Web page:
Louder Than a Bomb had me thinking deeply about the possibilities of both art forms. They can both be used as avenues to address cultural issues and break down stereotypes. If every kid thought as deeply about their lives and their environment as the kids in this movie, we'd be on our way to a better world.

A poetry slam, in case you don't know, is a competition in which poets recite poetry as performance, in this case much like rap. A panel of up to five judges give scores based on performance and the content of the material. The scores look very much like you might see in a diving competition. Most of what the contestants convey comes from their charisma, their content and their rhythm. When a contestant is really in the zone, it is a sight to behold. The poetry takes the form of rap without music. A person takes the mike and begins a sort of verbal dance, addressing cultural and personal issues that are important to them. There is a lot of emotion in their performances and many start slow and build to a crescendo that makes your pulse race.

The movie is about the 2008 high school poetry slam in Chicago called Louder Than a Bomb. Over 50 high school from all over the Chicago area compete, and the finalists perform in an arena to an enormous crowd. The focus of the film is Steinmetz High School which won the competition in 2007 in a major upset under the direction of the tough-loving Coach Sloan who helps them work their frustration into an artistic expression. The film follows the competitors form Steinmetz and other schools as they work their hearts out trying to get a spot in the competition.

Most of the kids performing are from the inner-city, from various high schools in the area. Most are black or Latino and live in rough areas and rough circumstances. The most memorable is Nova Venerable, a strong-willed young girl from Park River Forest High School who helps her mother at home with her younger brother who has a disability. Her writing is a sad allegory of her struggles at home and with her father who is not in the picture. She has the heart of a lion. Also unforgettable (and the one you'll remember) is Adam Gottlieb, a student of Northside College Prep who's round face bears a permanent grin. His spirit at the microphone is breathtaking. There's Lamar, who pours over obsessively over his notebook. In his eyes are a manner of intelligence and poise that might make him a great orator or a civic leader. Then there's my favorite Big C, tall and heavyset who wants to win and doesn't hide his tears or his big heart.

Louder Than a Bomb was directed by Greg Jacobs and Jon Siskel (nephew of Gene Siskel). Their film had me thinking of how easy it is to turn a negative into a positive. If rap music could turn itself around and address positive issues then it might be used as an invaluable educational tool. If a movie like this could be turned into a reality show for television, I think it would be a brilliant alternative to the negative junk that is being fed to our nation's youth. Just imagine the impact it could have.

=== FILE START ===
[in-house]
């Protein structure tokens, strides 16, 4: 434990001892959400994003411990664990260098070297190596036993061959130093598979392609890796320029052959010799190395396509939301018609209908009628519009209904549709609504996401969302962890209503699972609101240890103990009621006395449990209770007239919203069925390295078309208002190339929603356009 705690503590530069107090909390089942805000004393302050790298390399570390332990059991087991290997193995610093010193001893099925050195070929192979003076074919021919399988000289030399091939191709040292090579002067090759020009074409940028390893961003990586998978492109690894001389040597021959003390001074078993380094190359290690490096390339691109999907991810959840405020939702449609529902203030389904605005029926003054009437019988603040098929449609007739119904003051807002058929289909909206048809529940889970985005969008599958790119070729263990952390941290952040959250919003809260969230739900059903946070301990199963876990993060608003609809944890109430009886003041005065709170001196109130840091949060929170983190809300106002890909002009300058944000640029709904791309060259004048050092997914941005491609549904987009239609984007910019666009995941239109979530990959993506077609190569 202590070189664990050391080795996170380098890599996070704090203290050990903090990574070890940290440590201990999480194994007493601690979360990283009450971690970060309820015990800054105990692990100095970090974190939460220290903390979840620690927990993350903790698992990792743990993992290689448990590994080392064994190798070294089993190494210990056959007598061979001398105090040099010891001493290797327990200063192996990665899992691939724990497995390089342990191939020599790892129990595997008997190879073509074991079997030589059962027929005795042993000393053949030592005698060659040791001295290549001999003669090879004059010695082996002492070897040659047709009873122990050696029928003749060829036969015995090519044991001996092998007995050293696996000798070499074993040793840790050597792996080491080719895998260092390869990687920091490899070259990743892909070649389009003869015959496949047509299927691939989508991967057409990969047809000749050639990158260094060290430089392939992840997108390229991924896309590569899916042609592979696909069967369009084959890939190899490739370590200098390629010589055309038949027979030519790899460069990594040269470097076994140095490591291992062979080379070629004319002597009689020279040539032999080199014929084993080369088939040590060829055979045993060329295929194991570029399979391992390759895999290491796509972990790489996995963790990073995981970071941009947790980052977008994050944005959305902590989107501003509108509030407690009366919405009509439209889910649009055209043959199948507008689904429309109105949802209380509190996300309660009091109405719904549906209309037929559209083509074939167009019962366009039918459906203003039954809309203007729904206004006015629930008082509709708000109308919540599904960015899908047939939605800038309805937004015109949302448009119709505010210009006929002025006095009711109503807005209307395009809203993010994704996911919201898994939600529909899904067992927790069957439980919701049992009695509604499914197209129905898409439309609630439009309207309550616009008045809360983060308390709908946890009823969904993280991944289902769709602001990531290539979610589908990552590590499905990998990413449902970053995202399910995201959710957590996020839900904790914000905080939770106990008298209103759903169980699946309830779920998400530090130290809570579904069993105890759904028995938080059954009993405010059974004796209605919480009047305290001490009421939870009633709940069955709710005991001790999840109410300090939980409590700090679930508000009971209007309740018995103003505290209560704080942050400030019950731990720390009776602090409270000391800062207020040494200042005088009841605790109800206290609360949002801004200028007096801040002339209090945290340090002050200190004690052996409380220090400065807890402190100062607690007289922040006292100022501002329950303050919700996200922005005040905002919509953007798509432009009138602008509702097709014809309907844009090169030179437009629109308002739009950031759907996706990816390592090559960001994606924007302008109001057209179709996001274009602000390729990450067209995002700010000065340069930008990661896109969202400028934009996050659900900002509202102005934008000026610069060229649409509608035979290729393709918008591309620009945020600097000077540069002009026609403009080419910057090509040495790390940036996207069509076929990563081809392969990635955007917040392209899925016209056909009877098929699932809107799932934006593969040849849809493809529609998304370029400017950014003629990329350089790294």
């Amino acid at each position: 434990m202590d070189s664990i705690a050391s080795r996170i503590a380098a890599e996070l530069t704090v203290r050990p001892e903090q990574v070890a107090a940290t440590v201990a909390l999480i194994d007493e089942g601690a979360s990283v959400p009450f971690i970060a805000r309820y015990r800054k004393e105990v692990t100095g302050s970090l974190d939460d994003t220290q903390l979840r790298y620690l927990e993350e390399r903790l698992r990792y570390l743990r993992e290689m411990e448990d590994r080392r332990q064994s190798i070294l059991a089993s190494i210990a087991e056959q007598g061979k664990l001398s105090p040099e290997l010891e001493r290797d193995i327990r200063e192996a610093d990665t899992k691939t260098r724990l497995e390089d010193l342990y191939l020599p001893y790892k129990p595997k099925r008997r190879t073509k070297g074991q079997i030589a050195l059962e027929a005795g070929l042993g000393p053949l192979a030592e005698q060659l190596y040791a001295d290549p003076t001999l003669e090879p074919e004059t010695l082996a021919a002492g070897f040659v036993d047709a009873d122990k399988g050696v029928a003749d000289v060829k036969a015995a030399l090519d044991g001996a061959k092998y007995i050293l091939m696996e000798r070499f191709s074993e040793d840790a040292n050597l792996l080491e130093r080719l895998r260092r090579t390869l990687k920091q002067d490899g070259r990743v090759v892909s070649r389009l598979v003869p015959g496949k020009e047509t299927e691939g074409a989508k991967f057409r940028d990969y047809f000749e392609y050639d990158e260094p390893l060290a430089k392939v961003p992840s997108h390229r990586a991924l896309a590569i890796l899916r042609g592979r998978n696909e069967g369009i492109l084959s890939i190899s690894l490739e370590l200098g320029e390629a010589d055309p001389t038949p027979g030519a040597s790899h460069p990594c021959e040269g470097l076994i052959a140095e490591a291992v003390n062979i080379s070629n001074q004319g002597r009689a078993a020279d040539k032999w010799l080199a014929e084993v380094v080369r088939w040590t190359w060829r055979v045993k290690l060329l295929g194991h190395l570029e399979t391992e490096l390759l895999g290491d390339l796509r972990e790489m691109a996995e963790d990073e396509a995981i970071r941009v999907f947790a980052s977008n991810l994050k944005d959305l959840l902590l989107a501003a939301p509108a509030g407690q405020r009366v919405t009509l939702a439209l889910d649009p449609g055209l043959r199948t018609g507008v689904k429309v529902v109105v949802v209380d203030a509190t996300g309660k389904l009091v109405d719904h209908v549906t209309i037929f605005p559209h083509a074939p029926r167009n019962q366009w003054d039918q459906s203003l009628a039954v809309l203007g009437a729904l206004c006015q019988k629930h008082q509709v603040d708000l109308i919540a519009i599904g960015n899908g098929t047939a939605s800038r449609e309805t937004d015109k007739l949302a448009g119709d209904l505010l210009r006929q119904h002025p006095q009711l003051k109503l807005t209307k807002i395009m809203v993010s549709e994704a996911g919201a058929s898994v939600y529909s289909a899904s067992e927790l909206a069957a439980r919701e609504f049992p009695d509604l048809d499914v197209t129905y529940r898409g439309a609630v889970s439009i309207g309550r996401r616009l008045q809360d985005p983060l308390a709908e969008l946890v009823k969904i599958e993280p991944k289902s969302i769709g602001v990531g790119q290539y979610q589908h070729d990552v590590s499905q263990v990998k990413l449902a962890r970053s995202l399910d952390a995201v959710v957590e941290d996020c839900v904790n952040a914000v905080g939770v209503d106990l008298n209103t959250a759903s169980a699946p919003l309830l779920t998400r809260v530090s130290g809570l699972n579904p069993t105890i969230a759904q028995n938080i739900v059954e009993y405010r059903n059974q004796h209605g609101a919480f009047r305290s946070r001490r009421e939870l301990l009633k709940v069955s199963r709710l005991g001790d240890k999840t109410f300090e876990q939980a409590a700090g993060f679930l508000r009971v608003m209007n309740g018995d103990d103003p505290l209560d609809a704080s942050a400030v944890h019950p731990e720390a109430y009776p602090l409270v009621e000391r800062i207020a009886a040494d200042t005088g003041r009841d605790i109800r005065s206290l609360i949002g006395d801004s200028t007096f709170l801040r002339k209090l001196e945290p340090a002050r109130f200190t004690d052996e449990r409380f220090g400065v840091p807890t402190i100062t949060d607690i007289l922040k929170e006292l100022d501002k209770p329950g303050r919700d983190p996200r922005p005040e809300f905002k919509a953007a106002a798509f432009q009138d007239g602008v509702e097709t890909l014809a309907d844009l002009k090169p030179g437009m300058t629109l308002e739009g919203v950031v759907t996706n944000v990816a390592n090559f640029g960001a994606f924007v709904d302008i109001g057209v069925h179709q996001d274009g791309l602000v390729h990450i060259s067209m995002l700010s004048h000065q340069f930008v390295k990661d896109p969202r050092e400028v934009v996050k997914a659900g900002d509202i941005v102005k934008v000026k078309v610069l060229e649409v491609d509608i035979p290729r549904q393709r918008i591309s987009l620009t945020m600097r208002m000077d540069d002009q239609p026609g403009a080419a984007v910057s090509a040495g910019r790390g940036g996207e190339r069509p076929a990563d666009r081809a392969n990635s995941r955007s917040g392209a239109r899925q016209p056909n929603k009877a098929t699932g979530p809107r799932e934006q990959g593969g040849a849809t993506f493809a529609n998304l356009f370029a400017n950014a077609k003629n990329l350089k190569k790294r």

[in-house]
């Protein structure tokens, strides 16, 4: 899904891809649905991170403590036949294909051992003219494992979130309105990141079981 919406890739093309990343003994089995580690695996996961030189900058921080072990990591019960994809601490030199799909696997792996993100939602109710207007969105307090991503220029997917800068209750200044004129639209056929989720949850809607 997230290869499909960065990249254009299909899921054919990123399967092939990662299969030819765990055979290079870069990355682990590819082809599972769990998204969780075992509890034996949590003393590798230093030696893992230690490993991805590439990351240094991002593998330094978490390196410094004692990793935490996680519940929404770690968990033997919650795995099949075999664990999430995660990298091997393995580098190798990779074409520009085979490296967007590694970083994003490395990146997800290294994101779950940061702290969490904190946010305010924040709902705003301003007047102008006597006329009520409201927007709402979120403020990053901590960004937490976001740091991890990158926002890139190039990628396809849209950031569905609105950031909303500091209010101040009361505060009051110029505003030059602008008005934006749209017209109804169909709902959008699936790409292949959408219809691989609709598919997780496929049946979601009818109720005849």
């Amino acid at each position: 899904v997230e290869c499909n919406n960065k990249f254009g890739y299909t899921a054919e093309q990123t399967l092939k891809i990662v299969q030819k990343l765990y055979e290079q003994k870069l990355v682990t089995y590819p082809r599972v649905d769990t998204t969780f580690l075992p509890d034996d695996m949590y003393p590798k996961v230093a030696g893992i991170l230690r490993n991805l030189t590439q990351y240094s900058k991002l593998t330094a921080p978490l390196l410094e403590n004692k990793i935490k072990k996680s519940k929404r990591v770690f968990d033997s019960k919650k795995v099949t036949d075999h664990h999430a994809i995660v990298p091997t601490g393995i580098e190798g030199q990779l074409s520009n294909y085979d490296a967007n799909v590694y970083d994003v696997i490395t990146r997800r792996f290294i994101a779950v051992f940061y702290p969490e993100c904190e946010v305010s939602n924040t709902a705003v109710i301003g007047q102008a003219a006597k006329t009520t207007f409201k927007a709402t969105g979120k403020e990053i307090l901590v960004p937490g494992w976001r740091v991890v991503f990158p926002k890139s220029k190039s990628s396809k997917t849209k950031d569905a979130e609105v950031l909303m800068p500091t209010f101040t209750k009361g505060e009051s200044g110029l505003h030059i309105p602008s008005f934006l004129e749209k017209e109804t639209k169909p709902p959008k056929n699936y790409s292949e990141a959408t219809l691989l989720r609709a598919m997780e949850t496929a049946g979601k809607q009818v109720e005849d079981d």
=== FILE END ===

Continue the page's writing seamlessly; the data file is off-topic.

June 30, 2012
Inspiring, frank and hopeful documentary about a teen poetry slam competition in Chicago.
April 27, 2012
It's an 'ok' documentary but nothing special... If you've seen the trailer you've seen the strongest point of the whole film. Some very special and impressive young individuals but the film just doesn't hit the right notes.
March 23, 2012
Just an amazing documentary. Probably the best one I've seen. Wow.
May 20, 2011
This movie was AMAZING!!! One of the best docs I've ever seen, if not the very best.
May 21, 2011
So incredible. Everyone should see this!
May 20, 2011
looks spiritually provocative and realism in a meaningfully delivered experience
May 19, 2011
THIS IS VERY INSPIRING!
April 9, 2011
Louder than a Bomb is an enthralling look into the lives of 4 Chicago high school students as they gear up for a city-wide poetry jam, given the superlative as the ‚world‚(TM)s largest‚?; larger than the competition though is the talent and personalities of the 4 kids. Their drive and reasons may come from different walks of life, but their passion is unequaled. Thankfully, directors Greg Jacobs and Jon Siskel seek to show that through the dynamics of the performances, which are, at the risk of hyperbole, breathtaking. Backing these fascinating stories is a soundtrack that is a tour-de-force. It doesn‚(TM)t lend itself to the narrative so much as flawlessly frames it. At times heartbreaking, at times hopeful, Louder than a Bomb is always pure; much like we are told over and over, until we realized we believed it without needing to be told: ‚The point is the poetry.‚?